The impact of MgO nanoparticle interface in ultra-insulating polyethylene nanocomposites for high voltage DC cables
Journal article, 2016
Low density polyethylene (LDPE) nanocomposites with a reduced conductivity of two orders of magnitude are reported as a novel insulation material for high voltage distribution of renewable energy. The key to the high insulation capacity was to provide 70 nm hexagonal MgO nanoparticles with relatively tong, preferably 18 units long, hydrocarbon functional silsesquioxane coatings. This rendered the surface of the particles completely hydrophobic and also served as a protective layer against adsorption of polar low molecular weight atmospheric substances (H2O and CO2). The elimination of trace amounts of water, in combination with the provided carbon functionality, dramatically improved the dispersion of MgO nanoparticles. The lowest volume conductivity was ca. 7 x 10(-16) s m(-1) for 3 wt% surface coated nanoparticles. Extensive electron microscopy characterization was further used to relate the measured volume conductivity, acquired under conditions that resemble 800 kV high voltage direct current (HVDC) cables, to the distribution of the nanoparticles in the polymer matrix. The results show that an appropriate surface-modification approach yielded uniformly dispersed MgO nanoparticles up to contents as high as 9 wt%, with maintained 10-100 times reduced volume conductivity. Simulations of the MgO nanoparticles distribution revealed that the required interaction radius of the MgO-phase was 775 nm, setting a lower limit of particle amount to effectively work as electrical insulation promoters. The reduced volume conductivity values and scalable processing chemistry reported allow for the production of the next generation insulation material for HVDC cables.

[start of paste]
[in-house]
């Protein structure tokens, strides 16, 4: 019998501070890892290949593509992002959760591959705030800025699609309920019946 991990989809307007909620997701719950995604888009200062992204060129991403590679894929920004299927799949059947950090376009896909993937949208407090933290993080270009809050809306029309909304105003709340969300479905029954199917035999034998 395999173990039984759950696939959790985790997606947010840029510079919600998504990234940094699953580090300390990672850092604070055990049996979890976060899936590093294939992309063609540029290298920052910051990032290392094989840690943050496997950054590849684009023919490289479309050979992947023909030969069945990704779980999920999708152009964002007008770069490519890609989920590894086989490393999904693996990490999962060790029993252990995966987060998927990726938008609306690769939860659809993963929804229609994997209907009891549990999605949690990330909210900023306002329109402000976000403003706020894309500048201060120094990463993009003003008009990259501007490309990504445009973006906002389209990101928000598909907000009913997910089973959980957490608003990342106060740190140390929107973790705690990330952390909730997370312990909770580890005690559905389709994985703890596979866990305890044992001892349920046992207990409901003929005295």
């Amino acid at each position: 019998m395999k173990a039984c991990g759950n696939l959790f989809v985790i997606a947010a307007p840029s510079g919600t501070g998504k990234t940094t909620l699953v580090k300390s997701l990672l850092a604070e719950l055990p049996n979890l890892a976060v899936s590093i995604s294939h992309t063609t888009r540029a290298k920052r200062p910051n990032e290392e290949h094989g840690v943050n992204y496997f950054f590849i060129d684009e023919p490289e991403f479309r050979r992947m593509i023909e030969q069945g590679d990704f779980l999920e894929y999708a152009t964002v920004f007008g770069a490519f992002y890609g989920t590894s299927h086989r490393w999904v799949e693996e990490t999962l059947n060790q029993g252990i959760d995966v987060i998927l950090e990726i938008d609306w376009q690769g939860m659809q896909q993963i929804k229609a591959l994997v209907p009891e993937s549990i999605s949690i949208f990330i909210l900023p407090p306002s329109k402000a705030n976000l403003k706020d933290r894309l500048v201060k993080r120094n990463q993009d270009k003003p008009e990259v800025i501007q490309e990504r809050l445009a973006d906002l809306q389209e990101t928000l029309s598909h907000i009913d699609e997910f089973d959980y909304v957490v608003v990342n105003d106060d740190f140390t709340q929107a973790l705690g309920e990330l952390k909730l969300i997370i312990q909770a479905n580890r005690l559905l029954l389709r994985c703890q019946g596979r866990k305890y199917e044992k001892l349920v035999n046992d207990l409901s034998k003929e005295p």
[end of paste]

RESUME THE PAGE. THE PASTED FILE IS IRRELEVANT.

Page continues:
Energy & Fuels